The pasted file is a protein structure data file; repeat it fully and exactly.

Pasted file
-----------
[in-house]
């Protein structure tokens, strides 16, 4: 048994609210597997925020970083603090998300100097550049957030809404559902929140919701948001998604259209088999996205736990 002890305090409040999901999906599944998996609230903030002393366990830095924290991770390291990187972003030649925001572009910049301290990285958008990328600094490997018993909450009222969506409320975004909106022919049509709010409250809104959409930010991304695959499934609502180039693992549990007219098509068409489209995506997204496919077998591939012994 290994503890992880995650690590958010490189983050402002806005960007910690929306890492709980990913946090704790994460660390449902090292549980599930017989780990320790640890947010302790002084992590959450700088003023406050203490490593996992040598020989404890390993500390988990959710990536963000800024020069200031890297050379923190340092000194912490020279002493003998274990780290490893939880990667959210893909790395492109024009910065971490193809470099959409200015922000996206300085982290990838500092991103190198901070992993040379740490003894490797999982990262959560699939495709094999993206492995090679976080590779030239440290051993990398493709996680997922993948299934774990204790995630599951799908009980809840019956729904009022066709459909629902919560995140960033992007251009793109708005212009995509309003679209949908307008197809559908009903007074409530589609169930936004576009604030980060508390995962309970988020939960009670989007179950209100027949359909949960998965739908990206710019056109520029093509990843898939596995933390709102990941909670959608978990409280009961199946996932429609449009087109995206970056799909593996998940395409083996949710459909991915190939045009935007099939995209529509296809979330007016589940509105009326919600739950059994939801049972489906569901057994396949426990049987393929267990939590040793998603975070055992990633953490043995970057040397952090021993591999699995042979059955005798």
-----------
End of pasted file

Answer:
[in-house]
């Protein structure tokens, strides 16, 4: 048994609210597997925020970083603090998300100097550049957030809404559902929140919701948001998604259209088999996205736990 002890305090409040999901999906599944998996609230903030002393366990830095924290991770390291990187972003030649925001572009910049301290990285958008990328600094490997018993909450009222969506409320975004909106022919049509709010409250809104959409930010991304695959499934609502180039693992549990007219098509068409489209995506997204496919077998591939012994 290994503890992880995650690590958010490189983050402002806005960007910690929306890492709980990913946090704790994460660390449902090292549980599930017989780990320790640890947010302790002084992590959450700088003023406050203490490593996992040598020989404890390993500390988990959710990536963000800024020069200031890297050379923190340092000194912490020279002493003998274990780290490893939880990667959210893909790395492109024009910065971490193809470099959409200015922000996206300085982290990838500092991103190198901070992993040379740490003894490797999982990262959560699939495709094999993206492995090679976080590779030239440290051993990398493709996680997922993948299934774990204790995630599951799908009980809840019956729904009022066709459909629902919560995140960033992007251009793109708005212009995509309003679209949908307008197809559908009903007074409530589609169930936004576009604030980060508390995962309970988020939960009670989007179950209100027949359909949960998965739908990206710019056109520029093509990843898939596995933390709102990941909670959608978990409280009961199946996932429609449009087109995206970056799909593996998940395409083996949710459909991915190939045009935007099939995209529509296809979330007016589940509105009326919600739950059994939801049972489906569901057994396949426990049987393929267990939590040793998603975070055992990633953490043995970057040397952090021993591999699995042979059955005798």